This year's pre-season seminar/workshop was held on Saturday 24th June at Ace English and was attended by 140 members who thoroughly enjoyed the morning event and went away with some useful ideas. 

The workshops were as follows:

            First session - 9.30 - 11.00             

Alan Marsh: Tricks with Texts:                                                                                                                                        (repeat session AGM 2017)

In this practical session, Alan will share some ideas for exploiting reading texts in ways that are interesting, creative and even fun! Some are old, some are new, many are borrowed but nothing is blue.


Jean Theuma: Digital age teaching

What does ‘using technology’ actually mean? What apps can help a teacher be more productive? What web-sites can make classes more memorable and motivating? In this age of BYOD (Bring Your Own Device), this session is aimed at teachers who do not want their students to put their phones or laptops away for the class. By the way, please BYOD for this session.


Kevin Spiteri: Lost in Translation: A Lighter Look into Language and Cultural Differences

The workshop will focus on examples of conflict with regard to different customs and languages throughout the world. The presentation will address 4 areas: customs, body language, written and spoken translation. The main aim is to create awareness of the differences that are found from one culture to another so as to communicate more effectively, efficiently and appropriately and also to be more tolerant and understanding towards other cultures.

Theo Navarro: Product vs. Process Approaches: Should we focus on the destination or the journey?                   

Writing is something that a lot of teachers just simply do not like doing in class. Between perceptions that students do not like it, the time spent correcting, and the fact that it can just be plain boring, it is hard to convince yourself to include it into your weekly plan. There is, however, more than one way to skin a cat. This session will explore different ways in which we can tackle writing in class that make it easier for both the teacher and the learners.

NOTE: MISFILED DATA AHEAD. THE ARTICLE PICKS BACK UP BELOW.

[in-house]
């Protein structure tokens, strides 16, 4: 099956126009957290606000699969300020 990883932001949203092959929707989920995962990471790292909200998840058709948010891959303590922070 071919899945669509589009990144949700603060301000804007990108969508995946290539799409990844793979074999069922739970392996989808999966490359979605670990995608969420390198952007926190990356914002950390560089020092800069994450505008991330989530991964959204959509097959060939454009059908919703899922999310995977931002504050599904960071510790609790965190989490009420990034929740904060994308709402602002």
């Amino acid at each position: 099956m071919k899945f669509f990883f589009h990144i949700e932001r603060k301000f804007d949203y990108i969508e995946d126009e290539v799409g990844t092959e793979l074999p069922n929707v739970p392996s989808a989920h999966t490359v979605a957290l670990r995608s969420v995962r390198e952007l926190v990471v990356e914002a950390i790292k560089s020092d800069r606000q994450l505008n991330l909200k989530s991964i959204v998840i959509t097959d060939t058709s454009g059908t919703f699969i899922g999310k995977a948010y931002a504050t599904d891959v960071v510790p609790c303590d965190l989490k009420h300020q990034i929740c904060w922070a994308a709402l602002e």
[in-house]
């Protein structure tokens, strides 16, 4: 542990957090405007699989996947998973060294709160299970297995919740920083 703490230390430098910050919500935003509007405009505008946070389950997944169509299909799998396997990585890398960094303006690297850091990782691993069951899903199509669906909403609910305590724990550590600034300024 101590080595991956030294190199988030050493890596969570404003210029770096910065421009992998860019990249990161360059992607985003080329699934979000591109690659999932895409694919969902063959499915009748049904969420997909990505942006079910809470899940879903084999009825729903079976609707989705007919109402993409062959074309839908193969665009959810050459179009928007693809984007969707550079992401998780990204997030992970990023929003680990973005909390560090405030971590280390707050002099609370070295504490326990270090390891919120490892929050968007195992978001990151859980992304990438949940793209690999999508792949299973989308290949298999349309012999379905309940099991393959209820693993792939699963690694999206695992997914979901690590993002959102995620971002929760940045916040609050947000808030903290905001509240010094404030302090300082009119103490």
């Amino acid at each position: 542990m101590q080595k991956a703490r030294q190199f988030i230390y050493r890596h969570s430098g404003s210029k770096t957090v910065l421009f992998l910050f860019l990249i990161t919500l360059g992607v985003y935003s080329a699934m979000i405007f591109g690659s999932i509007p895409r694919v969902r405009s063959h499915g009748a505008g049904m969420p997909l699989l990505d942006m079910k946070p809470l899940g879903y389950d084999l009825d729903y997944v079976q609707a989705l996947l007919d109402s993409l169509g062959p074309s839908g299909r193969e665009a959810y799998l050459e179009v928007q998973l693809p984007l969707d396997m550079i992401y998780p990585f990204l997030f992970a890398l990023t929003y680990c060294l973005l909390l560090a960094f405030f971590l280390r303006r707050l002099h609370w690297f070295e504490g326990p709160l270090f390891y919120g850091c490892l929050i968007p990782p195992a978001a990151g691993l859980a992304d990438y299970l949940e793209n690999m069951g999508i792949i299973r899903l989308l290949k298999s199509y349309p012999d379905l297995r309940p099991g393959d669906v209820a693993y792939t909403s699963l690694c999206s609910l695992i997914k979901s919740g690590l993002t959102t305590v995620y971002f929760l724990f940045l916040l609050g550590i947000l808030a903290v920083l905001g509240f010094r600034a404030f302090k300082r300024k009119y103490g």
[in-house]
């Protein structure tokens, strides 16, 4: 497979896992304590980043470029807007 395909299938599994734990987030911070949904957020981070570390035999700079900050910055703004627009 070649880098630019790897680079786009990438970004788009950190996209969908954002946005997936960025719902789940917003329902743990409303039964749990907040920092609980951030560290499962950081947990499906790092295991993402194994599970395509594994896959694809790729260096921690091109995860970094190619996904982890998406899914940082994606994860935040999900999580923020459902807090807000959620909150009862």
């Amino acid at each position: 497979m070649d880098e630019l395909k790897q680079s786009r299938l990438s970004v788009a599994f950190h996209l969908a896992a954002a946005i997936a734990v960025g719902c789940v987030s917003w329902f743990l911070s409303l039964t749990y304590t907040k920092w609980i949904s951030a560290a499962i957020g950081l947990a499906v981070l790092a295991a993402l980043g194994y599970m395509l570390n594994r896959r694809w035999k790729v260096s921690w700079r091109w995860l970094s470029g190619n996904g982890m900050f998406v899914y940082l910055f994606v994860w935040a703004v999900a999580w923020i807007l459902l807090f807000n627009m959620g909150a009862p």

Matt Done: Backwards Planning: Putting Communication First

Course books are a great resource, but an occasional drawback is that some of the communicative tasks may seem a little contrived. A possible solution is to plan our own lessons, first by choosing a genuine communicative task for the end of the lesson and then working backwards from there. In this session, we will explore this idea more deeply and see how it can help our students achieve real communicative goals.


            Second session - 11.30 - 13.15               

Alan Marsh: Telling Tales                                                                                                              (repeat session 2013/14)

Stories and jokes provide a springboard for topic-based lessons, language skills practice and language input in engaging and challenging ways. We’ll be looking at some techniques that you can use with your own classes in this practical workshop.  And we might have a laugh or two as well!


Justyna Rogers: Writing and Achieving Lesson Aims

The workshop was designed with inexperienced teachers in mind. While doing Lesson Observations, some of them struggle to write/formulate lesson aims correctly. Very often, the aims they write are too wide or too vague, which makes them impossible to achieve. In this workshop, I would like to explain that ‘SMART’ lesson aims can improve the quality of lessons and will help students benefit from the lessons more. 


Ian Scerri and Theo Navarro: Off the Beaten Track: Innovating in Conversation Classes        (repeat session 2016)

Conversation-classes are a lot of fun to teach… for a while. Many teachers find themselves running out of new topics and ideas when they have the same class for more than six or seven weeks. This session aims to equip teachers with some new and innovative tricks to keep things interesting and fresh during such lessons.


Pam Borg: Introducing Augmented Reality into the EFL Classroom         

Science fiction no more! Together we will be answering the -  What? Where? Who? Which? When? and How? of Augmented Reality in the EFL classroom. Mobile devices help teachers and learners access educational resources when needed. To increase the reality of virtual learning environments on mobile devices, Augmented Reality (AR) technology has been adopted with the help of high-speed cellular networks and high performance graphical and micro processing capabilities of the latest smartphones. You may BYOD.  


Rebecca Portelli: Exploring the Reading Process using Literature                                             (repeat session 2012)

This session examines the sub-skills of reading in a workshop-style presentation with two aims: to examine Literature and its place in the language classroom and to explore Reading as a process. Literature is a flexible tool for any language teacher, and this session emphasizes the usefulness of various text types within the EFL/ESL Classroom in terms of being brief, appropriate, contemporary and relevant.